Chickenpox vaccination: insights from Childhealthy

May 13, 2024

Constipation in children: advice from Childhealthy

Chickenpox is often perceived as a mild illness, but it can lead to complications, especially in young children, infants, and those with weakened immune systems.

Understanding chickenpox

Chickenpox is a highly contagious disease caused by the varicella-zoster virus. It’s characterised by an itchy rash that turns into fluid-filled blisters. While most children recover without serious issues, some can develop severe complications, such as bacterial infections, pneumonia, or encephalitis.

The case for vaccination

The chickenpox vaccine is safe and effective. It’s typically administered in two doses, with the first dose given at around 12-15 months of age and requires a second dose. The vaccine not only protects your child from chickenpox but also significantly reduces the risk of developing shingles later in life.

Close up of chickenpox rash on baby's stomach

Safety and side effects

The safety of the chickenpox vaccine has been thoroughly reviewed and confirmed by numerous studies. Side effects are generally mild and may include soreness at the injection site, fever, or a mild rash. These are minor compared to the potential severity of chickenpox infection.

Chickenpox : top tips

  1. Know the signs: familiarise yourself with the symptoms of chickenpox so you can act quickly if your child becomes infected.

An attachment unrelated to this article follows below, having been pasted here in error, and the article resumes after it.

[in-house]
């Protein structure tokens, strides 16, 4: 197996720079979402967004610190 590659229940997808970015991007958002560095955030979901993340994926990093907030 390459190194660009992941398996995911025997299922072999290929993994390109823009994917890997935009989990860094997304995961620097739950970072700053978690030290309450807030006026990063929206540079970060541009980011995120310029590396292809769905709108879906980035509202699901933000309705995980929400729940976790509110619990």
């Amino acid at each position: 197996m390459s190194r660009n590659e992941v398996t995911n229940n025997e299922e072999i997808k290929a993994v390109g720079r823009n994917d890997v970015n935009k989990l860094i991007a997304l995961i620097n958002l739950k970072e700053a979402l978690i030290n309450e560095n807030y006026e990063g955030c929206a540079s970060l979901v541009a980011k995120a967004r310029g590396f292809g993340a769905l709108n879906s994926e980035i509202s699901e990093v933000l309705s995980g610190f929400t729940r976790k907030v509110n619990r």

2. Prevent spread: teach your child good hygiene practices to prevent the spread of chickenpox to others.
  3. Comfort measures: be prepared with ways to soothe chickenpox symptoms, such as oatmeal baths and calamine lotion, if your child does get sick.
  4. Stay updated: keep track of vaccination records and stay informed about booster shots or additional doses as recommended.


Choosing to vaccinate against chickenpox is a proactive step towards ensuring your child’s health and wellbeing. The chickenpox vaccine is a testament to the success of vaccination programs in reducing the incidence of childhood diseases.

Click here to read our other articles on Chickenpox:


  • NHS website: comprehensive information on chickenpox and the chickenpox vaccine.
  • Public Health England: guidelines on vaccination and prevention of chickenpox.

Disclaimer: Information contained in this article is intended as general advice and does not replace a medical assessment. If you are concerned about your child, please contact your doctor for advice.


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